Expectancy-value theory as a tool in resource analysis and management : a study of the motivations of salmon anglers on the Salmonier River

Bull, Peter Allan (1997) Expectancy-value theory as a tool in resource analysis and management : a study of the motivations of salmon anglers on the Salmonier River. Masters thesis, Memorial University of Newfoundland.

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    Available under License - The author retains copyright ownership and moral rights in this thesis. Neither the thesis nor substantial extracts from it may be printed or otherwise reproduced without the author's permission.
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Abstract

With the increasing popularity of recreational angling in Newfoundland and Labrador, a need to better understand both the biophysical and human components of this fishery has been identified. To exclude the human dimension will undoubtedly lead to future conflicts. This study examined human dimensions associated with salmon anglers on the Salmonier River. It then explored how this dimension can be used for bettering the management of the Salmonier River. -- To fully understand anglers, the motivations of the angler must be investigated. This study explored two components of angler motivation: importance of selected incentives for angling and the expectancy of obtaining these incentives. These components were combined using expectancy-value theory to obtain a better picture of the motivations of Salmonier River salmon anglers. Along with motivation, the behaviours of the anglers, and their attitudes toward selected management options are needed to improve management in recreational angling. These issues were also investigated in this study. -- A self-administered mail-back questionnaire was handed to anglers at selected intercept sites on the Salmonier River. This questionnaire was used to elicit responses to motivational, behavioural and attitudinal statements concerning salmon angling on the Salmonier River. A response rate of 77.4 percent (n=397) was attained. -- Using expectancy-value theory, anglers were categorized as either primarily catch motivated (33 percent of respondents), or primarily non-catch motivated (67 percent of respondents), depending on their motivation scores. Results showed that anglers who had higher catch motivated scores: were statistically more likely to fish sections of the Salmonier River offering good salmon pools; fished for salmon more days during the season; and were less opposed to development along the Salmonier River, than non-catch motivated anglers. Catch and release angling was opposed by a majority of both motivational groups. -- Implications from this study are that sections of a river can be managed to maximize the satisfaction of anglers, and minimize any potential conflict resulting from management decisions. The differences existing between sections suggest that traditional blanket approaches to management will not be as successful as section specific management. As fish populations fluctuate and interest continues to grow in the sport of salmon angling, there will be a need to perform follow up studies on the Salmonier River. It is recommended that longitudinal research and monitoring take place to ensure the best management for both the salmon and the anglers of the Salmonier River.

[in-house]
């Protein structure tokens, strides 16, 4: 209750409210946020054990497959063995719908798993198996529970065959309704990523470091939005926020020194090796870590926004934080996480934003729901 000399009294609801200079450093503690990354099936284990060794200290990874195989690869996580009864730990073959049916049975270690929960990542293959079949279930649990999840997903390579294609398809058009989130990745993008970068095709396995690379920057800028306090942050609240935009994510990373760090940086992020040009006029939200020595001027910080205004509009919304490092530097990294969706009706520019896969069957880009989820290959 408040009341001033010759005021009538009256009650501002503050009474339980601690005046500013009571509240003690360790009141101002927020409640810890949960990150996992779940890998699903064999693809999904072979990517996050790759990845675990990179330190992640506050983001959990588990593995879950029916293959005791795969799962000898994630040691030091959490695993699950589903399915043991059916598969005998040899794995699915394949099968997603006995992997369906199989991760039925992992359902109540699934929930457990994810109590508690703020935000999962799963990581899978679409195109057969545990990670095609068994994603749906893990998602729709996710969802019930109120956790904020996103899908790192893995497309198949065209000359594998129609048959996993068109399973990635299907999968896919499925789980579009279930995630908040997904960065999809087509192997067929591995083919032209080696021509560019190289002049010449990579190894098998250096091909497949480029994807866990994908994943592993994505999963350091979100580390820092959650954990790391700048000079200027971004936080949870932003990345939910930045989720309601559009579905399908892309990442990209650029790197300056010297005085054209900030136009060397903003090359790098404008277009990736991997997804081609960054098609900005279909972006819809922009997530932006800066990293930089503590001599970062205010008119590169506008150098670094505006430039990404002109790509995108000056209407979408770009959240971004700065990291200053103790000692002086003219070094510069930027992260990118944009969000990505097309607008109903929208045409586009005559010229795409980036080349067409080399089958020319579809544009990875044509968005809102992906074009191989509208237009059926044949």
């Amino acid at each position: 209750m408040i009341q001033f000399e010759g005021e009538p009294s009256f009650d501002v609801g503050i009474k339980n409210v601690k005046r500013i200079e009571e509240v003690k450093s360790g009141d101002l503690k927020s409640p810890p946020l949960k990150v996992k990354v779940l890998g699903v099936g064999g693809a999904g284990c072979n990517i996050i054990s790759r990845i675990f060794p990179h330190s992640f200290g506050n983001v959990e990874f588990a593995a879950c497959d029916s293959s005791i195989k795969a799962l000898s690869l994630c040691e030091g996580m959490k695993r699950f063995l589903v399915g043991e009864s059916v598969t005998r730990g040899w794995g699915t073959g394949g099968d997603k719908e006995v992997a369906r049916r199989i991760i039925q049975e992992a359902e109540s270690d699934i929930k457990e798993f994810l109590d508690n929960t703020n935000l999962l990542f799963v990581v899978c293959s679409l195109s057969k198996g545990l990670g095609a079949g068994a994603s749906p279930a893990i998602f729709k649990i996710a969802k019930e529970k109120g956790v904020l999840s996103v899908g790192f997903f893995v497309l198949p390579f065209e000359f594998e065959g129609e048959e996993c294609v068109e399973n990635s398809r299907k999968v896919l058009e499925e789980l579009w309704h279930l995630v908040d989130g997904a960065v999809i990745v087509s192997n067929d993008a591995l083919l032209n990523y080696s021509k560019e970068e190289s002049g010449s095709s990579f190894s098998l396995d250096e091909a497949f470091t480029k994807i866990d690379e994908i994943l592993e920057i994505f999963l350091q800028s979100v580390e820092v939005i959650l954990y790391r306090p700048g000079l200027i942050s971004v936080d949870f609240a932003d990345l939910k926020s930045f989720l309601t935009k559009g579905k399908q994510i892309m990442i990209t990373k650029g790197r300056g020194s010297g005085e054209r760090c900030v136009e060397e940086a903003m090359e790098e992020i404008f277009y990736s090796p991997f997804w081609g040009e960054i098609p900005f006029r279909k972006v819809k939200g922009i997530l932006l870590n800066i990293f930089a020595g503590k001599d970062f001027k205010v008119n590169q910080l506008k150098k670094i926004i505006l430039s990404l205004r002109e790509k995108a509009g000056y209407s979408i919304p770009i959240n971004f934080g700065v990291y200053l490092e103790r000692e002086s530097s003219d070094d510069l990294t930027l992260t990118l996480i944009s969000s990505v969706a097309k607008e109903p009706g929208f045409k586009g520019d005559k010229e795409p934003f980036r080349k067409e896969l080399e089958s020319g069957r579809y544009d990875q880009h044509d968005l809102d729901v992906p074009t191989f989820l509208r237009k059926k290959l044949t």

Item Type: Thesis (Masters)
URI: http://research.library.mun.ca/id/eprint/823
Item ID: 823
Additional Information: Bibliography: leaves [219]-240.
Department(s): Humanities and Social Sciences, Faculty of > Geography
Date: 1997
Date Type: Submission
Geographic Location: Canada--Newfoundland and Labrador; Canada--Newfoundland and Labrador--Avalon Peninsula--Salmonier River
Library of Congress Subject Heading: Salmon fishing--Newfoundland and Labrador--Salmonier River--Management; Fishers--Newfoundland and Labrador--Attitudes

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